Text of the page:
TECHNOLOGY REPORT article
DJINNI: A Novel Technology Supported Exposure Therapy Paradigm for SAD Combining Virtual Reality and Augmented Reality
- 1Information Science Institute, Computer Science Centre, University of Geneva, Geneva, Switzerland
- 2Experimental Clinical Psychology, Department of Psychology, University of Würzburg, Würzburg, Germany
- 3Neuroscience of Emotion and Affective Dynamics Lab, Swiss Center for Affective Sciences, Department of Psychology, University of Geneva, Geneva, Switzerland
- 4Department of Clinical Psychology, Behavioural Science Institute, Radboud University Nijmegen, Nijmegen, Netherlands
The present paper explores the benefits and the capabilities of various emerging state-of-the-art interactive 3D and Internet of Things technologies and investigates how these technologies can be exploited to develop a more effective technology supported exposure therapy solution for social anxiety disorder. “DJINNI” is a conceptual design of an in vivo augmented reality (AR) exposure therapy mobile support system that exploits several capturing technologies and integrates the patient’s state and situation by vision-based, audio-based, and physiology-based analysis as well as by indoor/outdoor localization techniques. DJINNI also comprises an innovative virtual reality exposure therapy system that is adaptive and customizable to the demands of the in vivo experience and therapeutic progress. DJINNI follows a gamification approach where rewards and achievements are utilized to motivate the patient to progress in her/his treatment. The current paper reviews the state of the art of technologies needed for such a solution and recommends how these technologies could be integrated in the development of an individually tailored and yet feasible and effective AR/virtual reality-based exposure therapy. Finally, the paper outlines how DJINNI could be part of classical cognitive behavioral treatment and how to validate such a setup.
In the well-known movie Amélie (1), the eponymous heroine has trouble managing social situations. When a friend of hers is publicly embarrassed by his boss, being called a vegetable, she intends to help, but does not know how to react. However, her wishful thinking of having someone whispering the perfect response to her at the right time magically comes true, and she sovereignly masters the situation by replying: “You’ll never be a vegetable. Even artichokes have hearts!.” While the dream of being helped out unobtrusively when caught off-guard or feeling insecure in social situation is usually not fulfilled and may even seem naïve, the aim of this paper is to explore the technical possibilities in achieving just this. By using the metaphor of a “DJINNI,” an Arabian mythological spirit that can be summoned to help it’s “Master” and has the ability to hide itself to others, we convey our core idea behind a set of technological solutions for helping individuals fearing social situations.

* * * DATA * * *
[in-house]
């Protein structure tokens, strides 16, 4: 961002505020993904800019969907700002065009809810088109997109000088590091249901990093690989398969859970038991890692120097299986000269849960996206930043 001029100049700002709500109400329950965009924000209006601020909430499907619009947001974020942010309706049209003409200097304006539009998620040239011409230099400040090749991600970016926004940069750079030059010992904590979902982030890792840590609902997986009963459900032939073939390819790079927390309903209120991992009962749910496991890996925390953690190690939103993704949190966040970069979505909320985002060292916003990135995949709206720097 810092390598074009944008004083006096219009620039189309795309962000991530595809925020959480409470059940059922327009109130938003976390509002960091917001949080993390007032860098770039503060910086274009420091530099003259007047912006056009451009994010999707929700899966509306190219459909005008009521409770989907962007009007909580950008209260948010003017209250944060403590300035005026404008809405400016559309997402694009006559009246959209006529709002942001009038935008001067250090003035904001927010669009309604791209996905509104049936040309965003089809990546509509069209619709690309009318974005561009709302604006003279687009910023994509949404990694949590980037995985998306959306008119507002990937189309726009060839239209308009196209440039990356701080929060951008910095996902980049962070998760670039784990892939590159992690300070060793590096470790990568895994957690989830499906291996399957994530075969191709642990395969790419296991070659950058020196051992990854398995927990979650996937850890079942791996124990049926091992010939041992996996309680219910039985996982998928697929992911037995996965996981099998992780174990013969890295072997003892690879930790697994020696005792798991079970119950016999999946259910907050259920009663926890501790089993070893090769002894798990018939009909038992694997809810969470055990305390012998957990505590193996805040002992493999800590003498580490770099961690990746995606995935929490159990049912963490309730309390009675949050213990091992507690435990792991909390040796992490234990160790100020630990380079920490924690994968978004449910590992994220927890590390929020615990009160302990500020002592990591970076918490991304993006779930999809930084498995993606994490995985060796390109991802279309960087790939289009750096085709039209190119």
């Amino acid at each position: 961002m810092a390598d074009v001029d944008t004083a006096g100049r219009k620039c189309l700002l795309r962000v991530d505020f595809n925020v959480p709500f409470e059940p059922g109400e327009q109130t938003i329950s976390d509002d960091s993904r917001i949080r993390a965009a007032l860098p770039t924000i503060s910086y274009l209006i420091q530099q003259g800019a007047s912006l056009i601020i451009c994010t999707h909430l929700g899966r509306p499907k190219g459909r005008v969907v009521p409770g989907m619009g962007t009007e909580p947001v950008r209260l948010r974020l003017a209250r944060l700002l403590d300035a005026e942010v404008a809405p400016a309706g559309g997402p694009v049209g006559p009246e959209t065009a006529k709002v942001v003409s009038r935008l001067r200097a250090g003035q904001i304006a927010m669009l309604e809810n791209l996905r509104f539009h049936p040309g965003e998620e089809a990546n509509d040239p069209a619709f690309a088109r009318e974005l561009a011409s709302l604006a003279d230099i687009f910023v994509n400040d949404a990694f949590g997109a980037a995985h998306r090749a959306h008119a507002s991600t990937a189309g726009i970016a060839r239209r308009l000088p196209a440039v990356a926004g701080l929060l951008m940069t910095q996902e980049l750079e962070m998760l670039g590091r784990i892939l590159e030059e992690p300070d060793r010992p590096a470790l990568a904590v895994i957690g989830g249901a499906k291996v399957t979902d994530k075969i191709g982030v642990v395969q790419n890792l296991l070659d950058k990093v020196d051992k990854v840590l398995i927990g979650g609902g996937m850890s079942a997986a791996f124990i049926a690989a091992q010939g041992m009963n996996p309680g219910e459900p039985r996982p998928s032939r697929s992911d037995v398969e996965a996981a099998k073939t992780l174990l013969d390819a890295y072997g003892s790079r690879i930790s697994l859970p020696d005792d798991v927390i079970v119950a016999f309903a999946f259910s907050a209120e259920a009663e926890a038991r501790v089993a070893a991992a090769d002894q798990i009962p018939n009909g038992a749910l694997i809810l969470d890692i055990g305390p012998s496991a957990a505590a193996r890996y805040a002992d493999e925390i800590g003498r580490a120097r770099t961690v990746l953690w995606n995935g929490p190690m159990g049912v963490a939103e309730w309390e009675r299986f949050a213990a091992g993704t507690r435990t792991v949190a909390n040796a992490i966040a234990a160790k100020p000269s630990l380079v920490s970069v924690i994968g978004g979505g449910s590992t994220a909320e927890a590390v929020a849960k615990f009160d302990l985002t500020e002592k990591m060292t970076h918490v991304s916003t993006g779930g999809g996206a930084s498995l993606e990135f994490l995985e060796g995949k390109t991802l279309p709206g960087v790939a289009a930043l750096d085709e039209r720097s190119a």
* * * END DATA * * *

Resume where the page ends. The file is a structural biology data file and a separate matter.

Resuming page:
The last two decades saw the emergence of virtual reality (VR) as a therapeutic tool for treatment of various mental disorders (2). Especially in the field of anxiety disorders, the immersive experience that VR offers has made it a useful tool for exposure therapy, the gold standard in the treatment of these conditions. In fact, in situations where the confrontation with the feared object or situation is expensive (e.g., fear of flying) or difficult to provide (e.g., high buildings in rural areas when treating fear of heights; fear of open spaces; audiences for fear of speaking in public, etc.), virtual reality exposure therapy (VRET) has become a tangible solution (3). Most challenging in that respect, however, is social anxiety disorder (SAD). The nature of social situations that SAD patients fear is heterogeneous. Simulating various in vivo situations in VR where patients can experience possible negative evaluation by others is quite difficult to achieve technologically. A lot of efforts and resources would be required to build virtual environments that would simulate different situations experienced by the patient. In fact, the heterogeneous nature of situations experienced by SAD patients is quite difficult to achieve also for traditional approaches of exposure therapy. While the presence of the therapist in traditional exposure therapy for first guidance or modeling purposes is usual in the treatment of other anxiety disorders (e.g., specific phobia or agoraphobia), it seems rather odd to accompany a patient to speeches they have to give, or to parties, or dates. As a mental disorder, SAD is desperately in need of novel technological therapeutic solutions that can overcome the current limitations. The aim of the present manuscript is to explore the potential of new emerging, alternative technologies, that have advanced a lot in the last years [e.g., augmented reality (AR) glasses and various Internet of Things (IoT) devices such as smartwatches, sporting sensors, etc.], as support tools for exposure therapy. With “DJINNI,” we propose a technological solution integrating VR, AR, and IoT technologies to deliver a complete support solution for patients suffering from SAD as well as for their therapists.